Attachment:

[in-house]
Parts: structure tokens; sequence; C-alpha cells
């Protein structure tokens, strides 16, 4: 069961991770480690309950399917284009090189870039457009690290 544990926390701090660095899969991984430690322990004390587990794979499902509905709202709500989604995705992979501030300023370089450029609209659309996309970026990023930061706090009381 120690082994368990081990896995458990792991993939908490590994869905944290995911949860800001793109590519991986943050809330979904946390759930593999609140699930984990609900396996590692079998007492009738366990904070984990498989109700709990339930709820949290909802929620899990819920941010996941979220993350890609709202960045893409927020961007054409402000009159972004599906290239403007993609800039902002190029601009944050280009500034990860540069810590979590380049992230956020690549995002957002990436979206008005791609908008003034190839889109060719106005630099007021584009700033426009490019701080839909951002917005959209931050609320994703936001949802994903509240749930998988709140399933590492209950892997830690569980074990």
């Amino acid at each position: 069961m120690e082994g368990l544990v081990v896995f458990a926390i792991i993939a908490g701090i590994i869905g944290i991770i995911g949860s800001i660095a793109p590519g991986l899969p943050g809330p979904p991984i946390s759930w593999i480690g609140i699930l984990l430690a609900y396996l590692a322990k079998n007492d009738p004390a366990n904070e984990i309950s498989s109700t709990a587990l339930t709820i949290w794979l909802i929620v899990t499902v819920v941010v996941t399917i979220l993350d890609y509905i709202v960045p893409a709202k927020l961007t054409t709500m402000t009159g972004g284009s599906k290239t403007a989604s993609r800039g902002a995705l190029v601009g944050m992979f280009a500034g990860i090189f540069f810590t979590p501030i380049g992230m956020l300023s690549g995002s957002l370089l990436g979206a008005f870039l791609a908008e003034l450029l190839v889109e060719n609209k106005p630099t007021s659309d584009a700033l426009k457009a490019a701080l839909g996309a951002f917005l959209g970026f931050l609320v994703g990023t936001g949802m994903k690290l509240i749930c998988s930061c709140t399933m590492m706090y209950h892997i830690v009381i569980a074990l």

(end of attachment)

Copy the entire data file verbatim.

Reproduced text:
[in-house]
Parts: structure tokens; sequence; C-alpha cells
């Protein structure tokens, strides 16, 4: 069961991770480690309950399917284009090189870039457009690290 544990926390701090660095899969991984430690322990004390587990794979499902509905709202709500989604995705992979501030300023370089450029609209659309996309970026990023930061706090009381 120690082994368990081990896995458990792991993939908490590994869905944290995911949860800001793109590519991986943050809330979904946390759930593999609140699930984990609900396996590692079998007492009738366990904070984990498989109700709990339930709820949290909802929620899990819920941010996941979220993350890609709202960045893409927020961007054409402000009159972004599906290239403007993609800039902002190029601009944050280009500034990860540069810590979590380049992230956020690549995002957002990436979206008005791609908008003034190839889109060719106005630099007021584009700033426009490019701080839909951002917005959209931050609320994703936001949802994903509240749930998988709140399933590492209950892997830690569980074990």
């Amino acid at each position: 069961m120690e082994g368990l544990v081990v896995f458990a926390i792991i993939a908490g701090i590994i869905g944290i991770i995911g949860s800001i660095a793109p590519g991986l899969p943050g809330p979904p991984i946390s759930w593999i480690g609140i699930l984990l430690a609900y396996l590692a322990k079998n007492d009738p004390a366990n904070e984990i309950s498989s109700t709990a587990l339930t709820i949290w794979l909802i929620v899990t499902v819920v941010v996941t399917i979220l993350d890609y509905i709202v960045p893409a709202k927020l961007t054409t709500m402000t009159g972004g284009s599906k290239t403007a989604s993609r800039g902002a995705l190029v601009g944050m992979f280009a500034g990860i090189f540069f810590t979590p501030i380049g992230m956020l300023s690549g995002s957002l370089l990436g979206a008005f870039l791609a908008e003034l450029l190839v889109e060719n609209k106005p630099t007021s659309d584009a700033l426009k457009a490019a701080l839909g996309a951002f917005l959209g970026f931050l609320v994703g990023t936001g949802m994903k690290l509240i749930c998988s930061c709140t399933m590492m706090y209950h892997i830690v009381i569980a074990l």